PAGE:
Ambassador Redo to Bring Tiny Home Living to Downtown Dallas' Cedars Neighborhood
The Ambassador Hotel was the place in Dallas to live large 112 years ago, but after its redo, it will be the place to live small.
According to the Dallas Business Journal, the Ambassador will undergo a major redevelopment project in early in 2018. Though the historic six-story structure was revered for its luxury in the early 1900s, it is about to get an edgy new distinction: Dallas’ first residential community to offer tiny house living.
"We are having fun refining the designs of these smaller homes," Jim Lake, founder of Dallas-based Jim Lake Companies, told the Dallas Business Journal. "We are really bringing in the tiny home concept and using every cubic inch with sometimes dual uses in some of the spaces. We think the market will really love them."
Located in the Cedars neighborhood in Downtown Dallas, the Ambassador will contain 103 micro-unit homes with an average size of 532 square feet. The tiny house concept will not only bring a more affordable living option to Dallas’ urban core, it will answer the growing demand for tiny houses in the local market.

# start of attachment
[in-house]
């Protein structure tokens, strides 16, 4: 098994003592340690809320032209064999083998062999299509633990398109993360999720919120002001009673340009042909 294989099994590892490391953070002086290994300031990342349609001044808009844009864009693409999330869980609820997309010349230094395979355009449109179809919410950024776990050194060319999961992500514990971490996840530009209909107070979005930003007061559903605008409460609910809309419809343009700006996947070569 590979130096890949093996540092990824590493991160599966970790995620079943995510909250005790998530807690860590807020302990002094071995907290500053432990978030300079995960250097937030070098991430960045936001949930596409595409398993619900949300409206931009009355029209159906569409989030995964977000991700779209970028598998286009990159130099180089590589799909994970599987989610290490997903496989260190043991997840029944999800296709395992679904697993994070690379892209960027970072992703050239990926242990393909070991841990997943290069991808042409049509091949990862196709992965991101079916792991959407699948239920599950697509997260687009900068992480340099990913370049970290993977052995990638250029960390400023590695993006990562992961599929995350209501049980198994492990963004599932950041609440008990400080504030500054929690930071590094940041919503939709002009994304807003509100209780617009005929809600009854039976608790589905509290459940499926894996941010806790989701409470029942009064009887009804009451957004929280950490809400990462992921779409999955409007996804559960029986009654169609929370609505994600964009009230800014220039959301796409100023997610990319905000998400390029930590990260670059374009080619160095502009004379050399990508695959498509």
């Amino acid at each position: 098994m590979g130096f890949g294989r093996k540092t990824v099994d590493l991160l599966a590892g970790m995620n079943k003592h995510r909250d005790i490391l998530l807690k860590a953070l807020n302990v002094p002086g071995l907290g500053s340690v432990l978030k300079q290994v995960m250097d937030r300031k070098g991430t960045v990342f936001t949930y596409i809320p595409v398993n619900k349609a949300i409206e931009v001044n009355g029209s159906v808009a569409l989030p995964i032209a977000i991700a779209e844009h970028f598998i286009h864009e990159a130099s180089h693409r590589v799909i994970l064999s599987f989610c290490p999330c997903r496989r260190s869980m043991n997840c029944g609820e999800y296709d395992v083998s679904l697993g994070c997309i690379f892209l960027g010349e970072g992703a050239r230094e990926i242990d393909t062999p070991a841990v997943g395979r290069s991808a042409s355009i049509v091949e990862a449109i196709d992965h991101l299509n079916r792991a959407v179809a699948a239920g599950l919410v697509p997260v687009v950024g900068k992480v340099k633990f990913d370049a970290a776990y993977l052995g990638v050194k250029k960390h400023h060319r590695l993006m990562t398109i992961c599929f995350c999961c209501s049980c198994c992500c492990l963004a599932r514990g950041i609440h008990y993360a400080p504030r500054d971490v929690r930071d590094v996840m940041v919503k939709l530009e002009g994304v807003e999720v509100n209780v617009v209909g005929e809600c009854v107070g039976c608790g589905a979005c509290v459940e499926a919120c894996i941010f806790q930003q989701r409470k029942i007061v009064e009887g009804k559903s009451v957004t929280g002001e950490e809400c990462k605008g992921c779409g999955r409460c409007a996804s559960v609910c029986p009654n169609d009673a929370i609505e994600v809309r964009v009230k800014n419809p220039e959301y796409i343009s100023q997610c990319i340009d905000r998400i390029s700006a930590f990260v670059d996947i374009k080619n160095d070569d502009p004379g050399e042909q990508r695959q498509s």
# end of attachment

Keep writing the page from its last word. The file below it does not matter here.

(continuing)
Concealable and convertible furniture can add a big-unit feel to the tiny house concept. While some units may contain Murphy beds, others can include a built-in desk for a workspace that easily converts to a dining room table.
Aside from tiny residences, other components of the Ambassador will be a 3,000-square-foot coworking venue headed up by Jim Lake Companies along with a 4,500-square-foot restaurant and 2,500-square-foot speakeasy.
Merriman Anderson Architects Inc. is designing the redevelopment, and Azteca-Omega Group is the general contractor. When complete, the landmark hotel that once hosted Presidents Theodore Roosevelt, William Taft, and Woodrow Wilson will have reclaimed its luster.
"We are really restoring the historic character of the building that was removed in the 1980s, and we'll bring back that historical feel," Jerry Merriman, founder of the architectural firm, told the business journal.